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Hello Leo

Use the Leo Command Line Interface (CLI) to create a new project. In your terminal, run:

leo new hello
cd hello

This creates a directory with the following structure:

hello/
├── program.json # Your program manifest
├── README.md # Your program description
├── build/
├── inputs/
│ ├── hello.in # Your program inputs
└── src/
└── main.leo # Your program file

Let's run the project.

Zero Knowledge in one line

The leo run command will compile and execute the program. In your terminal, run:

leo run main
console output:
 Leo Compiled 'main.leo' into Aleo instructions
⏳ Compiling 'hello.aleo'...

• Loaded universal setup (in 100 ms)
• Built 'main' (in 1000 ms)

Build ✅ Built 'hello.aleo' (in "/hello/build")
• Loaded universal setup (in 100 ms)
🚀 Executing 'hello.aleo/main'...

• Executing 'hello.aleo/main'...
• Executed 'main' (in 1000 ms)

➡️ Output

• 3u32

Executing ✅ Executed 'hello.aleo/main' (in "/hello/build")

Congratulations! You've just run your first Leo program.

Let's go through the file syntax of the program we just executed.

program.json is the Leo manifest file that configures our package.

program.json
{
"program": "hello.aleo",
"version": "0.0.0",
"description": "",
"development": {
"private_key": "APrivateKey1zkp2VZTNU45XjpcRDbe5yg3b5L7XVvB4zrFPtw1NAYvmhJx",
"address": "aleo15egrwaxaherd70ca0aln3th7ry7dmtfeggf8jm3saxeddpa6dsqsye9u3m"
},
"license": "MIT"
}

The program ID in program is the official name that other developers will be able to look up after you have published your program.

    "program": "hello.aleo",

All files in the current package will be compiled with the specified Leo version.

    "version": "0.0.0",

Syntax to circuits

Open up src/main.leo. The main.leo file is the entry point of a Leo project. It often contains a function named main. Let's break down the structure of a Leo file.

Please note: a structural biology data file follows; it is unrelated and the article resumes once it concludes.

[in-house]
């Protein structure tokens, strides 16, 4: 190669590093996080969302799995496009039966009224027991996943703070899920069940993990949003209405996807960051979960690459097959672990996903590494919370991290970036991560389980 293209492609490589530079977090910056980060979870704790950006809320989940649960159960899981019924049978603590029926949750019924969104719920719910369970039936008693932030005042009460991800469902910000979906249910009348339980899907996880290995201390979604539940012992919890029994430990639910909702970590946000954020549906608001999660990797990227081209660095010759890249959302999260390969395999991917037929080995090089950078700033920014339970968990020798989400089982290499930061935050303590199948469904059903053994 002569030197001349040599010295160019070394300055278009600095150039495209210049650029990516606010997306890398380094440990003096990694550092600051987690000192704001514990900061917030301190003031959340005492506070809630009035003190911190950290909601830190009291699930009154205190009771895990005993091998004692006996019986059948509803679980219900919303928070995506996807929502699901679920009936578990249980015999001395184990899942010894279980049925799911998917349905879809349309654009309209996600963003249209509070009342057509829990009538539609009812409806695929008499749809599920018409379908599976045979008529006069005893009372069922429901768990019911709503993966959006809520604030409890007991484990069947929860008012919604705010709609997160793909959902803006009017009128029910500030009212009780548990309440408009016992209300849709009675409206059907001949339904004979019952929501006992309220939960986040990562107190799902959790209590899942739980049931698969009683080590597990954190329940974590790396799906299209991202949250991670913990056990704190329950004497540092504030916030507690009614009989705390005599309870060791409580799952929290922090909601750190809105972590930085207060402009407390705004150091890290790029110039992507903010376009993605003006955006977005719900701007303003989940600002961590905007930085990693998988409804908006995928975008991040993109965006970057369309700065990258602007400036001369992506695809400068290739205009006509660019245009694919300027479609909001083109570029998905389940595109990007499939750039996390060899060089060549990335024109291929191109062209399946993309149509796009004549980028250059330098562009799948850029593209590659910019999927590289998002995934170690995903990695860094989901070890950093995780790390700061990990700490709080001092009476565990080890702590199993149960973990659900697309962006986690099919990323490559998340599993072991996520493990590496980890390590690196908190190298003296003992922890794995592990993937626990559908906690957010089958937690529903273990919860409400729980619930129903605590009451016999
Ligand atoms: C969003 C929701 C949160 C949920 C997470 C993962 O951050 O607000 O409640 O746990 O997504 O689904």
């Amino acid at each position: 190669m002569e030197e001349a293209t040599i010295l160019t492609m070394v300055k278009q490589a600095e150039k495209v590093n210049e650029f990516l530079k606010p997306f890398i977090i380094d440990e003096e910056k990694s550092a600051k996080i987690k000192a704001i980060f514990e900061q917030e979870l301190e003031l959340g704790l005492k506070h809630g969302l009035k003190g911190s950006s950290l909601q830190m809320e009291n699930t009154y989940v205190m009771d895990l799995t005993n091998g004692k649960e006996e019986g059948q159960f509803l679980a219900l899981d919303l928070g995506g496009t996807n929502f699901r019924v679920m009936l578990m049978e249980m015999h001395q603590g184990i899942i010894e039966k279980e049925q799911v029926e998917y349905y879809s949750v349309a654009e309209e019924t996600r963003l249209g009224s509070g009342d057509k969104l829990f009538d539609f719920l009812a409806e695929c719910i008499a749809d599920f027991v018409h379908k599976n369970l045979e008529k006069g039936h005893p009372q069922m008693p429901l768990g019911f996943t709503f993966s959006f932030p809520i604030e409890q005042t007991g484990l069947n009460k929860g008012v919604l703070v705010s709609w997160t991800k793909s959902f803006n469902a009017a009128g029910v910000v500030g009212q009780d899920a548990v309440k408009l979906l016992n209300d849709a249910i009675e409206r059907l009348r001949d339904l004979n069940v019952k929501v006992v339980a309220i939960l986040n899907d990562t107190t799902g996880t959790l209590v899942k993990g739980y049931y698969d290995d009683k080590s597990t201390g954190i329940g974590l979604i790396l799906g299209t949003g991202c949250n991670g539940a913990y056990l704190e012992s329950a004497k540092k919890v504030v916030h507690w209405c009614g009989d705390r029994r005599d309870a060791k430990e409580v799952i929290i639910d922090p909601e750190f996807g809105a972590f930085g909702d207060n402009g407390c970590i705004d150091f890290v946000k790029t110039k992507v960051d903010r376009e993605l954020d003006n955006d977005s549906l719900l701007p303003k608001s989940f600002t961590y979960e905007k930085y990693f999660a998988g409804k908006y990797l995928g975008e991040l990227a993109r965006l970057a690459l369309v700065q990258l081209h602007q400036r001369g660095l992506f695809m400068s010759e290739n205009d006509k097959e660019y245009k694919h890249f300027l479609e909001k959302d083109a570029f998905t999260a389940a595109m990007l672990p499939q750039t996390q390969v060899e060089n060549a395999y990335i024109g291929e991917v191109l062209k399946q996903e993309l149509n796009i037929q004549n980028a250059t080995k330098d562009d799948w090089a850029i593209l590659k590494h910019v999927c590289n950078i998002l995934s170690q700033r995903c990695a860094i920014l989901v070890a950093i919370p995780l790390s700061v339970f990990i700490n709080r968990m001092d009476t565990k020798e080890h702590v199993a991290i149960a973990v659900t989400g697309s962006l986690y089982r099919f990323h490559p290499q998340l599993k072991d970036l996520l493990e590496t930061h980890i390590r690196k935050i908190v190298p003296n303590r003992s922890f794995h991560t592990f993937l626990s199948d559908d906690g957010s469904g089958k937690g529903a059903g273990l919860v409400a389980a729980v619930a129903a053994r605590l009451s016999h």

src/main.leo
// The 'hello' program.program hello.aleo {    transition main(public a: u32, b: u32) -> u32 {        let c: u32 = a + b;        return c;    }}

program hello.aleo { defines the name of the program inside the Leo file. The program ID must match the program.json manifest file. The keyword transition indicates a transition function definition in Leo. Our hello main function takes an input a with type u32 and public visibility, and an input b with type u32 and private visibility (by default). The program returns one result with type u32. The transition function body is enclosed in curly braces { }. It is a common convention in Leo to place the opening curly brace on the same line as the function definition, adding one space in between.

transition main(public a: u32, b: u32) -> u32 {

Inside the main function we declare a variable c with type u32 and set it equal to the addition of variables a and b. Leo's compiler will check that the types of a and b are equal and that the result of the addition is type u32.

let c: u32 = a + b;
info